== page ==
Stranded spinner dolphin.: Credit: qnr via Flickr. The latest NOAA report on unusual strandings of whales and dolphins in the northern Gulf of Mexico finds they’re still dying at twice the normal rate 18 months after BP’s Deepwater Horizon disaster.
Map of strandings in relation to Deepwater Horizon well. Credit: NOAA.
As you can see in the map above, the most heavily oiled shoreline still corresponds with the most dead whales and dolphins. Bottlenose dolphins are shown as circles and other species as squares. Premature, stillborn, or neonatal bottlenose dolphins (with actual or estimated lengths of less than 115 cm/45 inches) are shown as a circle with a black dot inside. Pink points mark the most recent week of data. Green points mark are all other cases since 1 January 2011.
All stranded cetaceans (dolphins and whales) from Franklin County, FL to the Texas/ Louisiana border.: Credit: NOAA.
Here you can see how the numbers of strandings have not yet stabilized or even begun to decline. In some cases they’re still growing. The magenta-colored bars mark strandings per month in the year 2010. The ivory-colored bars mark strandings per month so far this year.
In my Mother Jones article The BP Cover-Up last year, I wrote about the kind of long-term problems the Gulf might face not just from oil but from extreme quantities of oil in very deep water, as well as from chemical dispersant, including dispersant injected into very deep water.
Sadly, it seems that cetaceans—past, present, and future—may be bearing some of those burdens.
Guest Blogger, Jeff Boehm, Executive Director, Marine Mammal Center
On Friday night, last week, some 350 people came together at the San Francisco Ferry Building to celebrate The Marine Mammal Center, to build new relationships and strengthen existing ones, and to raise money! Oh, and to have a fair amount of well-deserved fun!
With presentations by Washed Ashore artist, Angela Haseltine Pozzi, and Melissa on her team, and our own Dr. Frances Gulland in the VIP reception, inspiring videos, a heartfelt and moving speech by youth volunteer-turned adult, David Krucik and the dynamic auctioneering of the education department’s Doreen Gurrola and Biz Stone…we hit those goals, and made some Gala history for ourselves in the process!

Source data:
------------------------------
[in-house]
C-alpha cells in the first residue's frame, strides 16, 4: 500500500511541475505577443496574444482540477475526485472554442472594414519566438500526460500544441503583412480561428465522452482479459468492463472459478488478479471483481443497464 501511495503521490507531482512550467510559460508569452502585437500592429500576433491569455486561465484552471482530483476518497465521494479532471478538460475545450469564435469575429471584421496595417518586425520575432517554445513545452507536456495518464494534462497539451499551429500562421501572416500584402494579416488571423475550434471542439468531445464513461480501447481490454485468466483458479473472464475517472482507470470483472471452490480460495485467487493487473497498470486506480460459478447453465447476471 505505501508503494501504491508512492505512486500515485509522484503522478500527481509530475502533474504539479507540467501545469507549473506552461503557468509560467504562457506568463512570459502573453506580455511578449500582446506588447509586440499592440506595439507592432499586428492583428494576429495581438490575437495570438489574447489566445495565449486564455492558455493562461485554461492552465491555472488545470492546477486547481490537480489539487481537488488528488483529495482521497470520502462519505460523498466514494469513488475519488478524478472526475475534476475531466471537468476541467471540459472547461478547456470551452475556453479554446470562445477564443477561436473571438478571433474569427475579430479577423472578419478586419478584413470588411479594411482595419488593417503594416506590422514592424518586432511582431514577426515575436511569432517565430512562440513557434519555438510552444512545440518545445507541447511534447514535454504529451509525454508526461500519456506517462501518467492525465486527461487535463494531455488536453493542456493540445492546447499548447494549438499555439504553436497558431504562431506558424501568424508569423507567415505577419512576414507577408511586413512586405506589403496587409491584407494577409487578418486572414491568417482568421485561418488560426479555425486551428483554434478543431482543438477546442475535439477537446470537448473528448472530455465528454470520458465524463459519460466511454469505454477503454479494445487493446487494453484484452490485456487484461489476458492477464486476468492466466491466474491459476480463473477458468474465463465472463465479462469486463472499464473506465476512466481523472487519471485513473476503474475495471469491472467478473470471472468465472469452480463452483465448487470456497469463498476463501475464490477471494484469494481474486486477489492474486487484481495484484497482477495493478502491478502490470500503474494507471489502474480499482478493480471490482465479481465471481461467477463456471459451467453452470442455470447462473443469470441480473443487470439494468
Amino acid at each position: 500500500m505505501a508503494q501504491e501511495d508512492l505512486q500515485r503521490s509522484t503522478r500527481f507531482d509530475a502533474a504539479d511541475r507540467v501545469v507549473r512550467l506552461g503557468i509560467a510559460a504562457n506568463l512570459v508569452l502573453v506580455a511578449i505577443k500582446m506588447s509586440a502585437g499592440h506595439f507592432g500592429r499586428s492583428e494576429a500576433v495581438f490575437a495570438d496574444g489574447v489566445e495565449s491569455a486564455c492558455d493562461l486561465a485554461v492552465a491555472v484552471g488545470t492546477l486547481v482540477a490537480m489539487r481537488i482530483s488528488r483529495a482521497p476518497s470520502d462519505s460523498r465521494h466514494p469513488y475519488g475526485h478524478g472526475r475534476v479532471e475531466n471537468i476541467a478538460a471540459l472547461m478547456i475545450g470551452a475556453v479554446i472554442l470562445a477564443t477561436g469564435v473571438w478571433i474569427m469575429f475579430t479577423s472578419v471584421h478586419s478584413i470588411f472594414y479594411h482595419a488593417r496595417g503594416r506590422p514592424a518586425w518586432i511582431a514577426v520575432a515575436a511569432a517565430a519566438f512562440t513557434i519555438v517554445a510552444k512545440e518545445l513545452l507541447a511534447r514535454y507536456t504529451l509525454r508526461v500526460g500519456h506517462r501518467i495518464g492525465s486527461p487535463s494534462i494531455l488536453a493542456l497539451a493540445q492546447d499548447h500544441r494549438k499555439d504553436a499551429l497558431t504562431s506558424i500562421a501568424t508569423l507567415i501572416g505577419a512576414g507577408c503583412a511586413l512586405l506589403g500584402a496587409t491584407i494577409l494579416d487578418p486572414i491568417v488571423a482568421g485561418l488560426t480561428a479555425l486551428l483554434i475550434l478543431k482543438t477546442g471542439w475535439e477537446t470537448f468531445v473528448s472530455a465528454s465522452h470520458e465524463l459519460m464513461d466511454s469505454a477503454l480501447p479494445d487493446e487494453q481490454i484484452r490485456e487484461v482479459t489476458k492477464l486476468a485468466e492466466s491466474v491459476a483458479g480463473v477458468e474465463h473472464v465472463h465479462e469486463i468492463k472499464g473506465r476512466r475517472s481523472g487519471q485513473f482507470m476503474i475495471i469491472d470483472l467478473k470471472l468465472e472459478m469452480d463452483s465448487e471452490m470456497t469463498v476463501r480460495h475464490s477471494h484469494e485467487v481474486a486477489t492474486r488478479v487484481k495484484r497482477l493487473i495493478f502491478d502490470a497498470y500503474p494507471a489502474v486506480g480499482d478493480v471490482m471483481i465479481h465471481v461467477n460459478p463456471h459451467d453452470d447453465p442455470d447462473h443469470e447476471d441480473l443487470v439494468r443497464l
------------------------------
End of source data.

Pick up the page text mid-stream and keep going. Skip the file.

Consider these accomplishments and highlights… We are so thankful to Hewlett Packard, our presenting sponsor, for their tremendous sponsorship of the event—the highest we’ve received yet! For the first time in one of our fund-a-need auctions we received a $10,000 gift! And, this was from an individual who is new to our community! We invited in new co-hosts, Biz and Livia Stone, and through them gained access to a wide array of new friends and supporters. All the while, we enjoyed tremendous food, the beautiful music of the EOS ensemble, and one another’s company.
So many people make events like this a success: a board level committee, our many sponsors and in-kind contributors, the legion of volunteers and staff that lent their smarts, muscle and time to the event, the quality partners who manage the venue (gorgeous and fitting, eh?) and the guests who come to show their support! Central in the planning, was our own Kate Harle, who deserves kudos-a-plenty for the large and daunting task she took on and the event she so well delivered with professionalism and great grace. Thank you, Kate!
Oh, and the tally on raising money to help deliver an enhanced whale bus program to 5,000 school kids in under-served communities…you ask? We met our goal of 60K, and we met the total fund-raising goal of the event (we’re still tallying the final number; it may be more!)
Global leaders in the arena of ocean conservation, oceanographic research, and environmental sustainability gathered today in San Francisco to celebrate the launch of the America’s Cup Healthy Ocean Project, the global initiative of the 34th America’s Cup to educate the world’s populations about the issues facing our oceans and inspire them to act.
Driven by its commitment to have the 34th America’s Cup be “more than a sport,” the America’s Cup Event Authority (ACEA) has set an ambitious goal with the AC Healthy Ocean Project to develop the world’s largest communication outreach program focused on improving ocean health. To accomplish this goal, ACEA has partnered with some of the leading voices in the ocean conservation field, including Dr. Sylvia Earle and her organization Mission Blue, OceanElders, Sailors for the Sea, One World One Ocean and IUCN, the International Union for the Conservation of Nature.
Dr. Earle chats with Neill Duffy, ACEA’s Director of Sustainability